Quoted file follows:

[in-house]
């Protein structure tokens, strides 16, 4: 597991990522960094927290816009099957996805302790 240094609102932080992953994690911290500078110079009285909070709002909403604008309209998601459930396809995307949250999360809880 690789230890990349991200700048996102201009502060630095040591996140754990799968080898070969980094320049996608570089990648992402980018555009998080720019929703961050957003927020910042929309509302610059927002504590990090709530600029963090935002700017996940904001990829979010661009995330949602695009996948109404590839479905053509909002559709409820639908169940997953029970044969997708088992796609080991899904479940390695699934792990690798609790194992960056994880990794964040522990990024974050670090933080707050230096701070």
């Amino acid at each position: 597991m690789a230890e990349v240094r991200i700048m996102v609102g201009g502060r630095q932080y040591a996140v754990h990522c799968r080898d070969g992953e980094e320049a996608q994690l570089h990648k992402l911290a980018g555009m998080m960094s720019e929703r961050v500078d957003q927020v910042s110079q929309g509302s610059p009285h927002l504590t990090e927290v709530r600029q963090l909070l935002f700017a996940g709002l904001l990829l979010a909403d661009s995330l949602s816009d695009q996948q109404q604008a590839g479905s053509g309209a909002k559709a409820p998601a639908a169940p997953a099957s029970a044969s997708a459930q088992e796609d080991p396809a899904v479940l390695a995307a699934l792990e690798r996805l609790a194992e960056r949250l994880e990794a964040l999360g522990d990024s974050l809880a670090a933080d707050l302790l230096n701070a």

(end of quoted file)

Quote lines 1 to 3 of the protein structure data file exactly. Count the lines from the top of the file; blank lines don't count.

[in-house]
């Protein structure tokens, strides 16, 4: 597991990522960094927290816009099957996805302790 240094609102932080992953994690911290500078110079009285909070709002909403604008309209998601459930396809995307949250999360809880 690789230890990349991200700048996102201009502060630095040591996140754990799968080898070969980094320049996608570089990648992402980018555009998080720019929703961050957003927020910042929309509302610059927002504590990090709530600029963090935002700017996940904001990829979010661009995330949602695009996948109404590839479905053509909002559709409820639908169940997953029970044969997708088992796609080991899904479940390695699934792990690798609790194992960056994880990794964040522990990024974050670090933080707050230096701070």
């Amino acid at each position: 597991m690789a230890e990349v240094r991200i700048m996102v609102g201009g502060r630095q932080y040591a996140v754990h990522c799968r080898d070969g992953e980094e320049a996608q994690l570089h990648k992402l911290a980018g555009m998080m960094s720019e929703r961050v500078d957003q927020v910042s110079q929309g509302s610059p009285h927002l504590t990090e927290v709530r600029q963090l909070l935002f700017a996940g709002l904001l990829l979010a909403d661009s995330l949602s816009d695009q996948q109404q604008a590839g479905s053509g309209a909002k559709a409820p998601a639908a169940p997953a099957s029970a044969s997708a459930q088992e796609d080991p396809a899904v479940l390695a995307a699934l792990e690798r996805l609790a194992e960056r949250l994880e990794a964040l999360g522990d990024s974050l809880a670090a933080d707050l302790l230096n701070a």